The book is organized into 7 chapters, each with Learning Objectives and subunits found in that chapter. Each chapter includes either an Exemplar or Case Study. Learning Activities are provided at the end of every chapter. Additionally, there is a summary a the end of the chapter of what was covered in that chapter. The book is easy to navigate and to locate information. It flows in an orderly manner and incorporates previous concepts into each chapter that follows.
I did not experience any interface errors or problems with navigation. The charts in the text were useful, easy to read and they highlighted pertinent data. The authors clearly spent time choosing relevant charts to insert. The hyperlinks worked well and took the reader to material that expanded on the subject of each chapter. I noted that these hyperlinks would make good activities for Discussion Boards or group projects.
No grammatical errors were noted. Proper sentence structure and punctuation were seen throughout the book. I found it easy to read in spite of higher level terminology needed to present the subject.
The text is not culturally insensitive, but just the opposite. It focuses mainly on African American's in Detroit, but is easily transferable to other Urban areas which may have different cultures. Additionally, many of the links include data related to Hispanic and Asian cultures, not just African American. The book addresses providing health care in urban areas to all people, not just African American.
While I was not drawn in by the title of the book, I will definitely be using the content in a Community-based nursing course. All the information provided is accurate and spot on when it comes to health care disparities and what social, economic, physical and psychosocial elements are at play.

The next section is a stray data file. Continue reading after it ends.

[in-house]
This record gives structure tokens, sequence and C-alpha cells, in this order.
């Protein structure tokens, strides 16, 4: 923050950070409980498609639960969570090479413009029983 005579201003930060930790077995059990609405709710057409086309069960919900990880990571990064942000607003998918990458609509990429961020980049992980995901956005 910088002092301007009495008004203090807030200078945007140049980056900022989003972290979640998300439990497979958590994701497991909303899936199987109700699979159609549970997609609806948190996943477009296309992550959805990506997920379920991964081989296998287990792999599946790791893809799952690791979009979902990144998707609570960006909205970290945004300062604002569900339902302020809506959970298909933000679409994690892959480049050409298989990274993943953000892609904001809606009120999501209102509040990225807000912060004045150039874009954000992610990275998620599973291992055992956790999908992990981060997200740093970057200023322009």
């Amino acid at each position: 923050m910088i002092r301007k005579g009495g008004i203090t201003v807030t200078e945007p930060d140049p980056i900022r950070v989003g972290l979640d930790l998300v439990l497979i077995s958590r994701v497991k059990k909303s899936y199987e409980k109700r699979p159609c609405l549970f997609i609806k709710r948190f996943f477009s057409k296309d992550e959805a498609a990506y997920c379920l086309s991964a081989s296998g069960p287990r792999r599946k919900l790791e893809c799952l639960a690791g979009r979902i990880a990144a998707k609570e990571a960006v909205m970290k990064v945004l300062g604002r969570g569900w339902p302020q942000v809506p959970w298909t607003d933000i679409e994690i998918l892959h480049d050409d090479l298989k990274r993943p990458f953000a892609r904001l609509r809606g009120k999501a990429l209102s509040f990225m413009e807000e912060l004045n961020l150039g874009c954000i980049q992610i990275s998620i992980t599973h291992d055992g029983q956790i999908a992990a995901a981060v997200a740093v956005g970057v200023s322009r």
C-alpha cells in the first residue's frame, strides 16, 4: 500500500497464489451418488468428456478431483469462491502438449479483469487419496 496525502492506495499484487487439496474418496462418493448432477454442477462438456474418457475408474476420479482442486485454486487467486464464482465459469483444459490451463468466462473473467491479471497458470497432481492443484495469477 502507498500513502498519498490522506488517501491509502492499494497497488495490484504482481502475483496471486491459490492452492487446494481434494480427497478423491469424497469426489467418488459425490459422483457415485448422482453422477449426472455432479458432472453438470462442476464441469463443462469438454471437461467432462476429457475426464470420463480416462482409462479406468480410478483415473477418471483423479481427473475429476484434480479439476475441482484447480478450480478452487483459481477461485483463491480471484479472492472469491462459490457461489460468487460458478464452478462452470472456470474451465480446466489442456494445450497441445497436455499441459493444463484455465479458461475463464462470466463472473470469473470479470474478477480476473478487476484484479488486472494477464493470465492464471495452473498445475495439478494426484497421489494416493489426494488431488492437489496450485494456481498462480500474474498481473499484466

Table of Contents
- About the Book
- About the Authors
- About the Contributors
- Chapter 1. Defining Urban Health in the Inner City
- Chapter 2. Clinician Preparation for Urban Health Practice
- Chapter 3. Social Determinants of Health in Urban Communities
- Chapter 4. Health Care in the Inner City: Primary Care Perspective
- Chapter 5. Mental Health Disparities in Urban Communities: Impact of Urban Living on Mental Health
- Chapter 6. Tertiary Patient Management
- Chapter 7. Urban Health Disparities and the COVID 19 Pandemic: The Perfect Storm
- Appendix: Examining and addressing COVID-19 racial disparities in Detroit
About the Book
Urban Health: A Practical Application for Clinical Based Learning is an openly licensed, peer-reviewed textbook for clinical-based nursing educators covering barriers in urban health and their impact on patient health outcomes. The authors explore perspectives of urban communities, urban patients, and urban healthcare providers to offer insight into how healthcare providers can address disparities in urban healthcare, provide meaningful care with the lived experiences of urban patients in mind, and improve patient-provider communication by moving towards a more solution-driven, team-based care approach. Features include learning activities, exemplars, and case studies.